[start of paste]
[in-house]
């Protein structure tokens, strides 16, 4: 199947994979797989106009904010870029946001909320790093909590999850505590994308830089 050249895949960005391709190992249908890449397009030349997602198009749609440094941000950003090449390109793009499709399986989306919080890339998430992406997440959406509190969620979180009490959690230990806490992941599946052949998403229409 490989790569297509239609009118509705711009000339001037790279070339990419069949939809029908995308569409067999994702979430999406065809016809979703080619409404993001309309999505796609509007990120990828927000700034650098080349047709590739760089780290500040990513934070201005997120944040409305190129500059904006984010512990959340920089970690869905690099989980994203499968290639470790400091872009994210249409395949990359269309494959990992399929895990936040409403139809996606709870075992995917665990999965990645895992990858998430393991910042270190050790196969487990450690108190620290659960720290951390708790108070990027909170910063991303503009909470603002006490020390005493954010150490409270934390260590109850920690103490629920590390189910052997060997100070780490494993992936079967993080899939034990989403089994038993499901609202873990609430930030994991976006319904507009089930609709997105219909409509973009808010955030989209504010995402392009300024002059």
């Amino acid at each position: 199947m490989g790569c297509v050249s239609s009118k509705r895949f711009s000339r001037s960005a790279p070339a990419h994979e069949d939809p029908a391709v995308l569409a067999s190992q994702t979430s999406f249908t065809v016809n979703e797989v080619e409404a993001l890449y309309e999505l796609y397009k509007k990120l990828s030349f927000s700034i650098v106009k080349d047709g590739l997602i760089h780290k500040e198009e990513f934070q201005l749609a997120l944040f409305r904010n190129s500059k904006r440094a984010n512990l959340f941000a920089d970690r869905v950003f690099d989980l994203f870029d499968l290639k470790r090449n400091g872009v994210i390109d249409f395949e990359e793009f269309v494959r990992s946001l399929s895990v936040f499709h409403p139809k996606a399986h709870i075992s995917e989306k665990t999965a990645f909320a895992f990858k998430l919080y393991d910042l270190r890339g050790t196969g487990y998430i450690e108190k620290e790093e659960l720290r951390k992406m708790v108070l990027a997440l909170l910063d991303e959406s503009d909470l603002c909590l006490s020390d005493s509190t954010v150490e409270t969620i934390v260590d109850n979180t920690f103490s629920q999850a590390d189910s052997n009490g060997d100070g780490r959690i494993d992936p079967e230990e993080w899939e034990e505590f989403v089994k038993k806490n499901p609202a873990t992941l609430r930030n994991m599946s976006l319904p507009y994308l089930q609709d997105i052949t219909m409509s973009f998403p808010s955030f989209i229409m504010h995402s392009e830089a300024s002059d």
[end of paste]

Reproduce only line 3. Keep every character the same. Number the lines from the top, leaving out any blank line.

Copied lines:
């Amino acid at each position: 199947m490989g790569c297509v050249s239609s009118k509705r895949f711009s000339r001037s960005a790279p070339a990419h994979e069949d939809p029908a391709v995308l569409a067999s190992q994702t979430s999406f249908t065809v016809n979703e797989v080619e409404a993001l890449y309309e999505l796609y397009k509007k990120l990828s030349f927000s700034i650098v106009k080349d047709g590739l997602i760089h780290k500040e198009e990513f934070q201005l749609a997120l944040f409305r904010n190129s500059k904006r440094a984010n512990l959340f941000a920089d970690r869905v950003f690099d989980l994203f870029d499968l290639k470790r090449n400091g872009v994210i390109d249409f395949e990359e793009f269309v494959r990992s946001l399929s895990v936040f499709h409403p139809k996606a399986h709870i075992s995917e989306k665990t999965a990645f909320a895992f990858k998430l919080y393991d910042l270190r890339g050790t196969g487990y998430i450690e108190k620290e790093e659960l720290r951390k992406m708790v108070l990027a997440l909170l910063d991303e959406s503009d909470l603002c909590l006490s020390d005493s509190t954010v150490e409270t969620i934390v260590d109850n979180t920690f103490s629920q999850a590390d189910s052997n009490g060997d100070g780490r959690i494993d992936p079967e230990e993080w899939e034990e505590f989403v089994k038993k806490n499901p609202a873990t992941l609430r930030n994991m599946s976006l319904p507009y994308l089930q609709d997105i052949t219909m409509s973009f998403p808010s955030f989209i229409m504010h995402s392009e830089a300024s002059d």